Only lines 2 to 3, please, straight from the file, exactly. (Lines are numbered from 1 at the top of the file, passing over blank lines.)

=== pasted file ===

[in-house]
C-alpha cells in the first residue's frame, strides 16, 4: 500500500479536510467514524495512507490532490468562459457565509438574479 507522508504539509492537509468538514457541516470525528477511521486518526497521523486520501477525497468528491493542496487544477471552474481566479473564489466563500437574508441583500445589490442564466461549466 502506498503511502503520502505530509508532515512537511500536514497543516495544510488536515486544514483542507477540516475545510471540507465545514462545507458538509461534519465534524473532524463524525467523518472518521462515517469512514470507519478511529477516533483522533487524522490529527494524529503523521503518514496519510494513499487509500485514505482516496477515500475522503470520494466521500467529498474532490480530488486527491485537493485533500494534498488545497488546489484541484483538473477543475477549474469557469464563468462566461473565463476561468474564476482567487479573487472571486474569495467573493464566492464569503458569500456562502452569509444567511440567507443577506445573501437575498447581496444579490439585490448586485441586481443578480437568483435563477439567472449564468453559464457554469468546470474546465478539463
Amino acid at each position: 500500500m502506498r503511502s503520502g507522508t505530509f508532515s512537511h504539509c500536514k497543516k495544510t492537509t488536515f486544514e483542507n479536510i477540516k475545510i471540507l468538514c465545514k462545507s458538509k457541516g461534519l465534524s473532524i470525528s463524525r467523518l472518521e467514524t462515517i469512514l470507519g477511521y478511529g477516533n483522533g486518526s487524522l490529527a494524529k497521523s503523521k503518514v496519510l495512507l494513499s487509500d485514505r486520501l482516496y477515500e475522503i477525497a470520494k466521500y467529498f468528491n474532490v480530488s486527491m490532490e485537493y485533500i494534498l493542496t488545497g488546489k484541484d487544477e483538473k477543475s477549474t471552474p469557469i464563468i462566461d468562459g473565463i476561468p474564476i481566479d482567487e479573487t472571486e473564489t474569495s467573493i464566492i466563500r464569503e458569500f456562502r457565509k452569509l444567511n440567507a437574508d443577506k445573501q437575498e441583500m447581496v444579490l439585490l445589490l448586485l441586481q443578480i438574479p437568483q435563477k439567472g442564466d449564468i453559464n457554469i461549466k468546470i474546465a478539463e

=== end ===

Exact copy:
C-alpha cells in the first residue's frame, strides 16, 4: 500500500479536510467514524495512507490532490468562459457565509438574479 507522508504539509492537509468538514457541516470525528477511521486518526497521523486520501477525497468528491493542496487544477471552474481566479473564489466563500437574508441583500445589490442564466461549466 502506498503511502503520502505530509508532515512537511500536514497543516495544510488536515486544514483542507477540516475545510471540507465545514462545507458538509461534519465534524473532524463524525467523518472518521462515517469512514470507519478511529477516533483522533487524522490529527494524529503523521503518514496519510494513499487509500485514505482516496477515500475522503470520494466521500467529498474532490480530488486527491485537493485533500494534498488545497488546489484541484483538473477543475477549474469557469464563468462566461473565463476561468474564476482567487479573487472571486474569495467573493464566492464569503458569500456562502452569509444567511440567507443577506445573501437575498447581496444579490439585490448586485441586481443578480437568483435563477439567472449564468453559464457554469468546470474546465478539463
Amino acid at each position: 500500500m502506498r503511502s503520502g507522508t505530509f508532515s512537511h504539509c500536514k497543516k495544510t492537509t488536515f486544514e483542507n479536510i477540516k475545510i471540507l468538514c465545514k462545507s458538509k457541516g461534519l465534524s473532524i470525528s463524525r467523518l472518521e467514524t462515517i469512514l470507519g477511521y478511529g477516533n483522533g486518526s487524522l490529527a494524529k497521523s503523521k503518514v496519510l495512507l494513499s487509500d485514505r486520501l482516496y477515500e475522503i477525497a470520494k466521500y467529498f468528491n474532490v480530488s486527491m490532490e485537493y485533500i494534498l493542496t488545497g488546489k484541484d487544477e483538473k477543475s477549474t471552474p469557469i464563468i462566461d468562459g473565463i476561468p474564476i481566479d482567487e479573487t472571486e473564489t474569495s467573493i464566492i466563500r464569503e458569500f456562502r457565509k452569509l444567511n440567507a437574508d443577506k445573501q437575498e441583500m447581496v444579490l439585490l445589490l448586485l441586481q443578480i438574479p437568483q435563477k439567472g442564466d449564468i453559464n457554469i461549466k468546470i474546465a478539463e